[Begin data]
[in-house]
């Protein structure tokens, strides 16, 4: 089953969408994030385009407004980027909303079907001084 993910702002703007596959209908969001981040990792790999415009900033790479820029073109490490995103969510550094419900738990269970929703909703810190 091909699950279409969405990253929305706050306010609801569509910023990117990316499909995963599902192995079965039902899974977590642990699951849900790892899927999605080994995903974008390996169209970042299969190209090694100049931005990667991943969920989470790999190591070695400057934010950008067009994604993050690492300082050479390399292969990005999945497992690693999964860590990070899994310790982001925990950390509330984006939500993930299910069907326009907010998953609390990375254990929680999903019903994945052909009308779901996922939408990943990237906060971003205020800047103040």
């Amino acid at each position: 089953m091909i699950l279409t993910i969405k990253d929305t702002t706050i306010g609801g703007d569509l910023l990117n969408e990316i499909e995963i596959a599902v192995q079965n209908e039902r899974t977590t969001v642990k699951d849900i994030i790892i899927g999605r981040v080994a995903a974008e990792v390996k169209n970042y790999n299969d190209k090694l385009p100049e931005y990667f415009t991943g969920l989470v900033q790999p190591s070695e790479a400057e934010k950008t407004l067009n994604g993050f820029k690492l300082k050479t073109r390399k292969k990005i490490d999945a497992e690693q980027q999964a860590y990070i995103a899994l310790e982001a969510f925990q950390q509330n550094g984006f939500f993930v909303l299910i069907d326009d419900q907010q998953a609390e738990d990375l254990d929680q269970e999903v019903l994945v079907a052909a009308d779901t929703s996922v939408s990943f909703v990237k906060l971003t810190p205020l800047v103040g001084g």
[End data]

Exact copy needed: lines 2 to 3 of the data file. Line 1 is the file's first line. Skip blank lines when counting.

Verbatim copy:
């Protein structure tokens, strides 16, 4: 089953969408994030385009407004980027909303079907001084 993910702002703007596959209908969001981040990792790999415009900033790479820029073109490490995103969510550094419900738990269970929703909703810190 091909699950279409969405990253929305706050306010609801569509910023990117990316499909995963599902192995079965039902899974977590642990699951849900790892899927999605080994995903974008390996169209970042299969190209090694100049931005990667991943969920989470790999190591070695400057934010950008067009994604993050690492300082050479390399292969990005999945497992690693999964860590990070899994310790982001925990950390509330984006939500993930299910069907326009907010998953609390990375254990929680999903019903994945052909009308779901996922939408990943990237906060971003205020800047103040």
């Amino acid at each position: 089953m091909i699950l279409t993910i969405k990253d929305t702002t706050i306010g609801g703007d569509l910023l990117n969408e990316i499909e995963i596959a599902v192995q079965n209908e039902r899974t977590t969001v642990k699951d849900i994030i790892i899927g999605r981040v080994a995903a974008e990792v390996k169209n970042y790999n299969d190209k090694l385009p100049e931005y990667f415009t991943g969920l989470v900033q790999p190591s070695e790479a400057e934010k950008t407004l067009n994604g993050f820029k690492l300082k050479t073109r390399k292969k990005i490490d999945a497992e690693q980027q999964a860590y990070i995103a899994l310790e982001a969510f925990q950390q509330n550094g984006f939500f993930v909303l299910i069907d326009d419900q907010q998953a609390e738990d990375l254990d929680q269970e999903v019903l994945v079907a052909a009308d779901t929703s996922v939408s990943f909703v990237k906060l971003t810190p205020l800047v103040g001084g």